6. After the roast is browned, transfer to a cutting board, remove the twine, cut into slices with a sharp knife and serve immediately.

Original recipe by Alan Bergo

Sear-Roasted Salmon Fillets with Chive-Shallot Butter

For deep flavor and a handsomely browned surface, the practice of pan-searing fish fillets on a hot stove and finishing them in the oven is your best bet. This luscious recipe is very simple and takes very little time to prep and cook.

The idea for the butter mixture is that the heat from the salmon will melt just enough of the butter to sauce it lightly and leave a small amount unmelted so it’s apparent when served at the table. Our side dish of Roasted Fennel with Orange-Honey Dressing was a perfect complement to the salmon.

TIP: A metal fish spatula is a great kitchen tool to have, especially if you often cook fish at home. The thin-gauge, flexible metal head is designed to flip and lift delicate fish fillets without tearing them.

Sear-Roasted Salmon Fillets with Chive-Shallot Butter

  • Servings: 4
  • Difficulty: easy
  • Print


  • 4 center-cut salmon fillets, about 6-8 oz. each
  • Kosher salt and freshly ground pepper
  • 2 Tbsp. peanut oil, grapeseed oil, or other neutral tasting oil

Chive-Shallot Butter

  • 1/4 cup dry white wine or dry vermouth
  • 1 Tbsp. finely chopped shallots
  • 1/3 cup coarsely chopped chives
  • Kosher salt
  • 4 Tbsp. unsalted butter, at room temperature
  • 1/2 tsp. Dijon mustard
  • 1 tsp. fresh lemon juice
  • Freshly ground balck pepper


  1. Position a rack near the center of the oven and preheat to 425° (400° convection). Let the salmon sit at room temperature as the oven heats.
  2. Set a 12-inch ovenproof skillet over medium-high heat and heat for 1-2 minutes. Meanwhile, pat the fish dry and season it liberally on all sides with salt and pepper.
  3. Add the oil to the skillet. When it begins to shimmer, lower in the filets one by one, skin side up. Sear, without disturbing, until one side is nicely browned, lifting with a metal spatula (or fish spatula if you have one) to check that it’s well seared before committing to flipping, 1-2 minutes. Flip the filets and immediately transfer the skillet to the oven.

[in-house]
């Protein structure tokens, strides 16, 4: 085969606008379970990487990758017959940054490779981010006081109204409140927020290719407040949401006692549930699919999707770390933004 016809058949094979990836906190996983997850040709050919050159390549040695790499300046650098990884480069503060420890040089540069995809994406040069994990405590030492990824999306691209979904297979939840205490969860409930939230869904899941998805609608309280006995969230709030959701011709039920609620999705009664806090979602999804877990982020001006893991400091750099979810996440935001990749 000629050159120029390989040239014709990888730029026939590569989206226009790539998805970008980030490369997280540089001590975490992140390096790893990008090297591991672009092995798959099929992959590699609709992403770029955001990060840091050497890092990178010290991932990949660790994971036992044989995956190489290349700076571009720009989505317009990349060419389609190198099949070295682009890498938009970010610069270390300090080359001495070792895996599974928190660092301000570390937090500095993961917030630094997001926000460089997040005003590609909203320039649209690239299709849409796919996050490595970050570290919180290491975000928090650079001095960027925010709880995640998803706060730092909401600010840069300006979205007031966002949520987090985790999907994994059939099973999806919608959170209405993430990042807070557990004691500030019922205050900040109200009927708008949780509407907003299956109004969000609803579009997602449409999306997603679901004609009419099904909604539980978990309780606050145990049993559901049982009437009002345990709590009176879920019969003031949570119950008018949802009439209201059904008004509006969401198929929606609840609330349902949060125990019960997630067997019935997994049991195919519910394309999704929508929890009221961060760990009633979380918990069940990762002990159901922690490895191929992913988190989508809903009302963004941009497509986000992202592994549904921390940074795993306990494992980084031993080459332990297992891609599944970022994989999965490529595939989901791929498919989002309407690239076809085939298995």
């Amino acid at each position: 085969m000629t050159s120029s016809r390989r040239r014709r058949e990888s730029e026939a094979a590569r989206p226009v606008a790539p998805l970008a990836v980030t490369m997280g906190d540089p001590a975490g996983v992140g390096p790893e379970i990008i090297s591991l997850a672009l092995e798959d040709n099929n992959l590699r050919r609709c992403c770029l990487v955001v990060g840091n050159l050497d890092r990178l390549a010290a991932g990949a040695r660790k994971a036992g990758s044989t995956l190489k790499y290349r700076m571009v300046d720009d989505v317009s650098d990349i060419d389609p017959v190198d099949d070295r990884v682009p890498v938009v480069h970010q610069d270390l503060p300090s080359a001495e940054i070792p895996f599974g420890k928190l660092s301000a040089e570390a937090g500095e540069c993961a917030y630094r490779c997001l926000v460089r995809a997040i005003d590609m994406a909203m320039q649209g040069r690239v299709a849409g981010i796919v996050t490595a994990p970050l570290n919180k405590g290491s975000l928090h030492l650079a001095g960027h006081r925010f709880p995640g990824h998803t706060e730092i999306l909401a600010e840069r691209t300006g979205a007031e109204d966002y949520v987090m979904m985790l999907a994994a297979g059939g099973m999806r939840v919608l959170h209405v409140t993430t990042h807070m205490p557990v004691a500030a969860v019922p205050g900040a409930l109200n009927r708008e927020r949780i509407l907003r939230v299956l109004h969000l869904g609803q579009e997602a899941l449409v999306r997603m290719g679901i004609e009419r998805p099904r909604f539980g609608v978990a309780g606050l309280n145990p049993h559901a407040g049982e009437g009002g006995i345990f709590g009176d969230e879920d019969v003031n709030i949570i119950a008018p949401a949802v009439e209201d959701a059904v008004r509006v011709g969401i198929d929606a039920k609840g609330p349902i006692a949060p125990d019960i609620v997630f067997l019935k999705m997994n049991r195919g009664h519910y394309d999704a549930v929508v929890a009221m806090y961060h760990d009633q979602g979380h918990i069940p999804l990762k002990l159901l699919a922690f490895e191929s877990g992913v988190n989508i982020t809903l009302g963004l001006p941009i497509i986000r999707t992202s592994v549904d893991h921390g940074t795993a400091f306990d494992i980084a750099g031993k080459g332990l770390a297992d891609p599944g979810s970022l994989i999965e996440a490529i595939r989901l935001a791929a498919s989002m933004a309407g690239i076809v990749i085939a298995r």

4. Roast until the thickest part of the filets are just firm to the touch, 5-7 minutes (or when an instant-read thermometer reads 130-135 for medium-rare). Carefully remove the skillet from the oven and serve the fish right away.
  5. For the Chive-Shallot Butter: Combine the wine or vermouth and shallots in your smallest saucepan. Simmer over medium heat until the liquid is mostly evaporated, about 5 minutes; keep an eye on it so that the shallots don’t scorch. Set aside to cool.
  6. Pound the chives with a 1/4 teaspoon salt in a large mortar to make a coarse paste (or grind in a small food processor).
  7. Place the butter in a mixing bowl and, using a wooden spoon or paddle beater, beat until smooth.
  8. Add the wine-shallot mixture, the pounded chives, and the mustard and lemon juice and stir until everything is incorporated. season with salt and pepper.
  9. If you plan to serve the butter within a few hours, scrape into a small ramekin; other wise cover and refrigerate. Let sit at room temperature for about 15 minutes before serving.

Recipe from Molly Stevens “All About Roasting” cookbook.